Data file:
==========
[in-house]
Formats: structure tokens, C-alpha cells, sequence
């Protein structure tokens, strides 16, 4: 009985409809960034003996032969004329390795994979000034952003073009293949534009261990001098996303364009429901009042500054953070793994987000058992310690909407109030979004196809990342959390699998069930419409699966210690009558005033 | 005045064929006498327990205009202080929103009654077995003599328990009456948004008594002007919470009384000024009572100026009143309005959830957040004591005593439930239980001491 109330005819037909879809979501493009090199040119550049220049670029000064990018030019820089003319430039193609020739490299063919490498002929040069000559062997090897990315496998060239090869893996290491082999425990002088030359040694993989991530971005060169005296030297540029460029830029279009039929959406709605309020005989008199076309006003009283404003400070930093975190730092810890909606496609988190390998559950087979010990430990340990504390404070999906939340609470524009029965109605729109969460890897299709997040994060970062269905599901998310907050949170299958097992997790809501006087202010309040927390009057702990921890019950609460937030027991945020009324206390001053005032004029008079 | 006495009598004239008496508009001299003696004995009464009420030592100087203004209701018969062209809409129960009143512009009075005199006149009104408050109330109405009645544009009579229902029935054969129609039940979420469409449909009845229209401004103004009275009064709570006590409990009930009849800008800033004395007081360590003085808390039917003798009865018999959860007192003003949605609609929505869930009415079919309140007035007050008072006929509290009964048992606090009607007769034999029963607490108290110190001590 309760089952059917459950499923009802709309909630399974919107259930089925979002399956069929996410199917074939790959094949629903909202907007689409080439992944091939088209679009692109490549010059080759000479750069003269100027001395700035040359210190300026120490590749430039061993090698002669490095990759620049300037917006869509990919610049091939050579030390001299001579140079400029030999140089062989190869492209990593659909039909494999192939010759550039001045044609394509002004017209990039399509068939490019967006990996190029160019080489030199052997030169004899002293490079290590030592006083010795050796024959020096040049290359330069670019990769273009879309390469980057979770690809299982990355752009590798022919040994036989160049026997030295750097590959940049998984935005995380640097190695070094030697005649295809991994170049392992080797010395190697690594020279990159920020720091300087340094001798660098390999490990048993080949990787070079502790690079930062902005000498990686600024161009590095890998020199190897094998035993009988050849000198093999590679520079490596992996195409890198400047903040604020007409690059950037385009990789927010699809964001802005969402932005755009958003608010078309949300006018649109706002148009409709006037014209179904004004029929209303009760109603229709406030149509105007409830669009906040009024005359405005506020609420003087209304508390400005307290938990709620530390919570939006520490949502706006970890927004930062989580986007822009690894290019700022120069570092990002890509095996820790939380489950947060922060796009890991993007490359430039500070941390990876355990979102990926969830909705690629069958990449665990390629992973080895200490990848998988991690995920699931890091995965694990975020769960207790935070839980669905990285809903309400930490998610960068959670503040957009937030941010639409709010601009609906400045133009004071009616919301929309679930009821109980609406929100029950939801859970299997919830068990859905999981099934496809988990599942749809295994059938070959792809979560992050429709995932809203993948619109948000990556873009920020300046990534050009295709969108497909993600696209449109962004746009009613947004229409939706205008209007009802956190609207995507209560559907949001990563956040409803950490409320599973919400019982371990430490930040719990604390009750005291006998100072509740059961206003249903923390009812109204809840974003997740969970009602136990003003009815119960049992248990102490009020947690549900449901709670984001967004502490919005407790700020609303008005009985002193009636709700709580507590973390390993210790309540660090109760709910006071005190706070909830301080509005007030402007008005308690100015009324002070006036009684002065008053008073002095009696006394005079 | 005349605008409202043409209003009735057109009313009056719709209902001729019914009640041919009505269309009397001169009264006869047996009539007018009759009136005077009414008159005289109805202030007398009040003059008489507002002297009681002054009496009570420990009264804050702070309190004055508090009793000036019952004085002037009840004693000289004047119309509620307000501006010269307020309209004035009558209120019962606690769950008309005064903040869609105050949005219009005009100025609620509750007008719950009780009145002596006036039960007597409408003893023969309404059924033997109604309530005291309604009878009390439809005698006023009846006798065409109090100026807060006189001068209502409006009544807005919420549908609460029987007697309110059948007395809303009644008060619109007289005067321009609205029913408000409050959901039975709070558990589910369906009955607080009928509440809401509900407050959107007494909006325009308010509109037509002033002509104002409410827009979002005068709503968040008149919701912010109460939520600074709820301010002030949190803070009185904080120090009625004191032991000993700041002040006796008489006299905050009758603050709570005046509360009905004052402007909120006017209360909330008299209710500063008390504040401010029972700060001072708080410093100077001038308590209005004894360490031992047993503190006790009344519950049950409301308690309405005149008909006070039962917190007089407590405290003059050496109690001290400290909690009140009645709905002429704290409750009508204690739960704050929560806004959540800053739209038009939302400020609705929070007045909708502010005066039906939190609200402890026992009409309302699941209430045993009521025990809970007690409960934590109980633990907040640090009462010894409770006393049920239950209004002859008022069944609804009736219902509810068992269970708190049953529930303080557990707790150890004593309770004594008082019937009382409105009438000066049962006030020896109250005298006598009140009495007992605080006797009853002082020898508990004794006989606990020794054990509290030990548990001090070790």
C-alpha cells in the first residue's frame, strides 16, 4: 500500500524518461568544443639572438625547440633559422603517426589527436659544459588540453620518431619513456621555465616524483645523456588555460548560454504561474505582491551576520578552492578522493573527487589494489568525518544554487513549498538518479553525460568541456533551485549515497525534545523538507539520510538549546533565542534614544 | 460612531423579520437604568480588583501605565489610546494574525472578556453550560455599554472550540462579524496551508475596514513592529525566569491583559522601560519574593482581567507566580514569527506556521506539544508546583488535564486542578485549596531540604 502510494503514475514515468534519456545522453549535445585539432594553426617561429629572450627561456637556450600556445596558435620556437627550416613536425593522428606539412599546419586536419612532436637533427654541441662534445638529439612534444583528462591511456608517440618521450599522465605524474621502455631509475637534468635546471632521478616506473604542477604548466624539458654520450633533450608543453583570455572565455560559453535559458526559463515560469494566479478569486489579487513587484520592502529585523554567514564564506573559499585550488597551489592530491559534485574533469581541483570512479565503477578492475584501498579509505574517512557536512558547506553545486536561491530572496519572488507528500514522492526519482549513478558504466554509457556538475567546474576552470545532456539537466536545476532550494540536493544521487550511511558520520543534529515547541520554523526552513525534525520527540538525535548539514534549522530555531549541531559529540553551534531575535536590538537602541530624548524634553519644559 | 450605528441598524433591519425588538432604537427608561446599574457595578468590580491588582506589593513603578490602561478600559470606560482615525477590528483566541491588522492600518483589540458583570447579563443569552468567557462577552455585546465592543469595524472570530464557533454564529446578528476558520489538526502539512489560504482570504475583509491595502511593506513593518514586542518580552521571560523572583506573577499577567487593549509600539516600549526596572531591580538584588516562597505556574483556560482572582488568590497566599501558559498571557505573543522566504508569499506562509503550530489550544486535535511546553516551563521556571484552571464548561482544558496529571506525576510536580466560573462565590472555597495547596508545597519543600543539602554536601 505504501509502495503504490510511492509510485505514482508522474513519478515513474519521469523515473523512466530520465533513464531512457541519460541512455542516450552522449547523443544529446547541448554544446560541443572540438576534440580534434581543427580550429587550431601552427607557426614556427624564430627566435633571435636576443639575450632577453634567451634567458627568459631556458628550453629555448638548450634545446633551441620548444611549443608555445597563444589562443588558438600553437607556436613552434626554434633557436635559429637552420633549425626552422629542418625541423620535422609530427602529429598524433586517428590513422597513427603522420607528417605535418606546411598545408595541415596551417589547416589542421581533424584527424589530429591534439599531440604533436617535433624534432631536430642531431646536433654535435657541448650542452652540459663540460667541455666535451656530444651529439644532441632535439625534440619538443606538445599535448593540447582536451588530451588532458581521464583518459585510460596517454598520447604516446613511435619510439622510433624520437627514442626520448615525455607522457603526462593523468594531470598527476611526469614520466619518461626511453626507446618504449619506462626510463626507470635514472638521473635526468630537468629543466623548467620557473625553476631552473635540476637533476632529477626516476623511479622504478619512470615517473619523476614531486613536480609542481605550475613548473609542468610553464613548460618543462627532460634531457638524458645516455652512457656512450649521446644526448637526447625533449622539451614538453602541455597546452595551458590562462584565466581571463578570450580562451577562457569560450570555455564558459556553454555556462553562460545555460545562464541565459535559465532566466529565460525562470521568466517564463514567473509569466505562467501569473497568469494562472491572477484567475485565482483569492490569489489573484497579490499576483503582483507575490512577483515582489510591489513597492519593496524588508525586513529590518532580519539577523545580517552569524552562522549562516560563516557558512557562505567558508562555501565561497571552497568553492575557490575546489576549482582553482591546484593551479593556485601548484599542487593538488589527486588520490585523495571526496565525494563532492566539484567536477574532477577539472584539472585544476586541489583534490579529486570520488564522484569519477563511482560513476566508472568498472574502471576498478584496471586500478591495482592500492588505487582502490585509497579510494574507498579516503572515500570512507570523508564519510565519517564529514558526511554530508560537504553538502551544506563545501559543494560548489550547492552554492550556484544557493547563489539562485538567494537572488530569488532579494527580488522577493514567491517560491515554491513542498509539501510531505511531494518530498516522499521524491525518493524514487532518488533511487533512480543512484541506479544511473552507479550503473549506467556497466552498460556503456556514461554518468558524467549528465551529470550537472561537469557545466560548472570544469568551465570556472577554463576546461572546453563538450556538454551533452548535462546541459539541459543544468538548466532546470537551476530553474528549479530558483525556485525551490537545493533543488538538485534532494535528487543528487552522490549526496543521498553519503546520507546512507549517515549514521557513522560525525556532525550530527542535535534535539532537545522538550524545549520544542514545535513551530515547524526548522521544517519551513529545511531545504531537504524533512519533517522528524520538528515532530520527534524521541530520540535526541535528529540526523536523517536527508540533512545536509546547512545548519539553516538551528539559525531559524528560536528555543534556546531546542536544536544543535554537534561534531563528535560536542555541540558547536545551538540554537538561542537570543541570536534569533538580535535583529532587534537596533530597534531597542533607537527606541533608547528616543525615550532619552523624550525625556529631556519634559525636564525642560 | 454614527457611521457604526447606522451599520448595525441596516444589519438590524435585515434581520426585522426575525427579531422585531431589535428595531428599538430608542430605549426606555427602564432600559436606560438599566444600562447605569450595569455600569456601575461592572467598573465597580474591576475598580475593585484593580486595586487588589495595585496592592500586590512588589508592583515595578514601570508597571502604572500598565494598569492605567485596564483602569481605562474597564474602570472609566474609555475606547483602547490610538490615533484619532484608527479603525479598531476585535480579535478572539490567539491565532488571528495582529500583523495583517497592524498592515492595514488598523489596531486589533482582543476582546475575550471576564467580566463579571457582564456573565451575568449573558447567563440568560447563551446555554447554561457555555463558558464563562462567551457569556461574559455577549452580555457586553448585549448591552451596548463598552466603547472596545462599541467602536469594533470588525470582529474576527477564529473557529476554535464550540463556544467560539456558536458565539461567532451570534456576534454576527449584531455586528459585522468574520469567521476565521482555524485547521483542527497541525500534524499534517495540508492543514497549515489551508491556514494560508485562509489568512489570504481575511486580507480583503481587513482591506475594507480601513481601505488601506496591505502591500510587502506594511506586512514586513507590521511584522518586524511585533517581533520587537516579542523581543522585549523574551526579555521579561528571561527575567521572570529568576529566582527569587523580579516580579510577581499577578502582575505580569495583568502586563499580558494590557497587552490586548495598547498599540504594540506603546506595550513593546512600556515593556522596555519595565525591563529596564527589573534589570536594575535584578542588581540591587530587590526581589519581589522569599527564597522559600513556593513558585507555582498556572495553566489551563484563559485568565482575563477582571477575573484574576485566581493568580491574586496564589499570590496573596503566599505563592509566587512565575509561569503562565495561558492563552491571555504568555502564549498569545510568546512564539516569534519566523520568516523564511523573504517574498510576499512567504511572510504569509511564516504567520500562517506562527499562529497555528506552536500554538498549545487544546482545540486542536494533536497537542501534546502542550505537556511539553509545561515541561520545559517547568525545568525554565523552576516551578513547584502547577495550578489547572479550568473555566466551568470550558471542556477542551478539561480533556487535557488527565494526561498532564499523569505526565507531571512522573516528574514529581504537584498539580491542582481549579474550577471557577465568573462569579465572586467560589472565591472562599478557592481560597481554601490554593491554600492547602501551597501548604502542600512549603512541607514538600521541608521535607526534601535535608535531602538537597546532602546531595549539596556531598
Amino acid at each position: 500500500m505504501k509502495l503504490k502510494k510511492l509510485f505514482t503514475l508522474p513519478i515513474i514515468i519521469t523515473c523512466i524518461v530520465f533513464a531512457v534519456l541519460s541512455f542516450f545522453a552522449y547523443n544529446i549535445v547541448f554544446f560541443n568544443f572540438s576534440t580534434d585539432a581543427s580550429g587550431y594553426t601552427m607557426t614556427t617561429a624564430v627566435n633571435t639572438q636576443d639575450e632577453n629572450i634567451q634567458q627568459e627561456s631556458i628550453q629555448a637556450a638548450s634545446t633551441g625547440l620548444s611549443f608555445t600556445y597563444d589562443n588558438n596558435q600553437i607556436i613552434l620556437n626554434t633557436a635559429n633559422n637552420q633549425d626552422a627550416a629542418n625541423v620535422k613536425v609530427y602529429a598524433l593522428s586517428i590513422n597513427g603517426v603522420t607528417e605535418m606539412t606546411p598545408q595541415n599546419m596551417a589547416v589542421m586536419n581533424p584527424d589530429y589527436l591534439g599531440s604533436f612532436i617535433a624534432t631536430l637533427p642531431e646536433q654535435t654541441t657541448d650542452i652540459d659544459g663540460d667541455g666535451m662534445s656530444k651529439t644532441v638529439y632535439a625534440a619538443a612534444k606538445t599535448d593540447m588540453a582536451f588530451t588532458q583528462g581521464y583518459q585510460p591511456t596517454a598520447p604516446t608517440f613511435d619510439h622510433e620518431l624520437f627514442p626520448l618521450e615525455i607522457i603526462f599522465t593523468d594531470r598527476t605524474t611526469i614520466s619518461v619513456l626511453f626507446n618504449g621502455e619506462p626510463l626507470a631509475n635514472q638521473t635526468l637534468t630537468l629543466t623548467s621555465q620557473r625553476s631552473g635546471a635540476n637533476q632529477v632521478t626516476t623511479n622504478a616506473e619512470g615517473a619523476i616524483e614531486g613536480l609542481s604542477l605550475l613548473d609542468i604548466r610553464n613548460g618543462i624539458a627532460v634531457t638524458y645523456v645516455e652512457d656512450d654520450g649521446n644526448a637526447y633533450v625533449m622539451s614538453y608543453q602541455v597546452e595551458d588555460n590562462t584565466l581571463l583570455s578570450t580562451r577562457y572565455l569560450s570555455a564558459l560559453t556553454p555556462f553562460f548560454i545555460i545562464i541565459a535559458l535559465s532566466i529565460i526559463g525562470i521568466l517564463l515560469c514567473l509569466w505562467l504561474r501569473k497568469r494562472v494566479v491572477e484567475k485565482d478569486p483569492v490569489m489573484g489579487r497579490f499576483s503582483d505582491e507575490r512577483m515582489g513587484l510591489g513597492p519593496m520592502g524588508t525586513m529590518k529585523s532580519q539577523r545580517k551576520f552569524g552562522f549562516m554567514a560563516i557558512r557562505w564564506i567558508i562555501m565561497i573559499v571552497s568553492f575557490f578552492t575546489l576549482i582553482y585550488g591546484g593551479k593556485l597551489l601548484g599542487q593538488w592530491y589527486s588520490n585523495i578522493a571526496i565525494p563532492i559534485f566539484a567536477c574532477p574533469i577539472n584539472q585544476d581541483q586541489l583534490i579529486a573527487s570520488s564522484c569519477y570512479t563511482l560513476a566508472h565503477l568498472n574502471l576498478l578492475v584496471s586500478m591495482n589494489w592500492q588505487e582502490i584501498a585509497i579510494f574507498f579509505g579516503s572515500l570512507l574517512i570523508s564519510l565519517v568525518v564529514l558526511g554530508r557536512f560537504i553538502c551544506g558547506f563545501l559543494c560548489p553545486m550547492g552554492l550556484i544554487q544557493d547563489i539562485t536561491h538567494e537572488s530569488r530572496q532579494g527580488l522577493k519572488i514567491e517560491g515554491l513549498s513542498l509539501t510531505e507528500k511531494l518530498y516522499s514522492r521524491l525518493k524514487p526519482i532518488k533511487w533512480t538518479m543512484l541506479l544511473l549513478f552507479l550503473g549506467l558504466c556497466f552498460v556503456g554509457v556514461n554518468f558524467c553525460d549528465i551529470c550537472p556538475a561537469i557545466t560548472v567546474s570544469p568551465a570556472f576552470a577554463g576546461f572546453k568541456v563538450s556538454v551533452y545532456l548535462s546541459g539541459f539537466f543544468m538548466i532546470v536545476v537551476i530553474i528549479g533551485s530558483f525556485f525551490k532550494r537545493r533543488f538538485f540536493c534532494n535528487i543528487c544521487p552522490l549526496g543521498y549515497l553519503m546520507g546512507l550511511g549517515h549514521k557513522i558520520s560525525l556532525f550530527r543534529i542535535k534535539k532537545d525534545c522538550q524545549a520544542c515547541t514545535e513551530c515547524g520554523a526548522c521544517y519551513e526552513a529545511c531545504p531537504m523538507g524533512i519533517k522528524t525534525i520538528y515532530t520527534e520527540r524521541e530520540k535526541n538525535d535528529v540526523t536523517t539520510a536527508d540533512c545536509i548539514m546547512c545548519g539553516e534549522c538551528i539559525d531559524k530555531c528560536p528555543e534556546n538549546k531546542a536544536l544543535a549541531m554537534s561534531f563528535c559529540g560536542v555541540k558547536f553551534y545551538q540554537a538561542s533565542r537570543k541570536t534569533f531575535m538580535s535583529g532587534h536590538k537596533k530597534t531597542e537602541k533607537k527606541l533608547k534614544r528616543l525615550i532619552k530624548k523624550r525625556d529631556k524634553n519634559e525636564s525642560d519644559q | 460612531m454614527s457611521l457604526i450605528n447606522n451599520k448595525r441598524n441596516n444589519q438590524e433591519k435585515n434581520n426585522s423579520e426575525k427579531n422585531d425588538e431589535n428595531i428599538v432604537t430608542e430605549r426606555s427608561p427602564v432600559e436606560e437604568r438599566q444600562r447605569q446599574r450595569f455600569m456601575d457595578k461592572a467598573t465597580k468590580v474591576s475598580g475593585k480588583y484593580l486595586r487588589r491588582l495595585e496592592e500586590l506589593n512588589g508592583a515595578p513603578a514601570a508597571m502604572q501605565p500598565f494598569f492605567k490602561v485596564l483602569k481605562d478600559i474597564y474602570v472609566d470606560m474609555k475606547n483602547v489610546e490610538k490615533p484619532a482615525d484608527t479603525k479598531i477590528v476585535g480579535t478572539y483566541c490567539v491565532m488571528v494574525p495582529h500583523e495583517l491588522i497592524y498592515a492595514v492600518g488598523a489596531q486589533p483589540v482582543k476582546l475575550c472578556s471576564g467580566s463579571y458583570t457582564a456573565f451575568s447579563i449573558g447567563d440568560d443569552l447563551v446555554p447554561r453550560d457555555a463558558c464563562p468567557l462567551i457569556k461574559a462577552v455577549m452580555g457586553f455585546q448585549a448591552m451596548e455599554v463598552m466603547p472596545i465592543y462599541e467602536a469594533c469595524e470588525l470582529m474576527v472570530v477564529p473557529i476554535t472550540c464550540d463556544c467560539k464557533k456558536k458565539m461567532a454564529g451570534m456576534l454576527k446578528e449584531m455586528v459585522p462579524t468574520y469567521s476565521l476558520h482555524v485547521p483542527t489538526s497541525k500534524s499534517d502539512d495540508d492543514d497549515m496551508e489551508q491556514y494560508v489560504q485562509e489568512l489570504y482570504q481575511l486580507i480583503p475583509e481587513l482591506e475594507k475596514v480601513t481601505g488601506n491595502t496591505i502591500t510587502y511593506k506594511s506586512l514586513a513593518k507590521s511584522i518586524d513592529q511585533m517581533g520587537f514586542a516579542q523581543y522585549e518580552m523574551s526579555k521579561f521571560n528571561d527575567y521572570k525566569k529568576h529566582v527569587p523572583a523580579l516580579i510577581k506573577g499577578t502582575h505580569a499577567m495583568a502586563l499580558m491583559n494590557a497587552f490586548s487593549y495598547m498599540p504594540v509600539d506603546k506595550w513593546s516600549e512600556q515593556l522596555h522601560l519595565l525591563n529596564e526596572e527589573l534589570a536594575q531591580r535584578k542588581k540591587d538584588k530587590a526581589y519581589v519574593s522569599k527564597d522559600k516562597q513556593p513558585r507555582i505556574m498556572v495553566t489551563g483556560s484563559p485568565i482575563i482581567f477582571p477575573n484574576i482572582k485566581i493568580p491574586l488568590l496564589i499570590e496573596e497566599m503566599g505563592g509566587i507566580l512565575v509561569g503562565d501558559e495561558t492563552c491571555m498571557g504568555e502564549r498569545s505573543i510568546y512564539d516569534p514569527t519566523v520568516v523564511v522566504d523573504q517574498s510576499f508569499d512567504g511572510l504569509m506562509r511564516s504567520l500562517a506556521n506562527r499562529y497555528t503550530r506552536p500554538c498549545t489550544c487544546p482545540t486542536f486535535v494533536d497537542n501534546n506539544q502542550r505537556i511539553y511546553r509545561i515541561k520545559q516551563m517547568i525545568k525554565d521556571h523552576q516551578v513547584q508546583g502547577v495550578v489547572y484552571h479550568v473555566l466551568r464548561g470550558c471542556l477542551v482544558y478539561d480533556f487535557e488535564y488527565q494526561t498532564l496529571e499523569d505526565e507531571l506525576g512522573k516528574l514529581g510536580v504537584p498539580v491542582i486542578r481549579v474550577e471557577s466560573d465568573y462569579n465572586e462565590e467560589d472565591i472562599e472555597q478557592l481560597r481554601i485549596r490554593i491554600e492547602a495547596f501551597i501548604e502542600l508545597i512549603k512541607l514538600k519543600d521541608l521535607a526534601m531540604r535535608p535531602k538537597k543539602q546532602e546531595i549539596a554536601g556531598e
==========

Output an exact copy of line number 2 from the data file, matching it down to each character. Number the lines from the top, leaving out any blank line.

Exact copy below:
Formats: structure tokens, C-alpha cells, sequence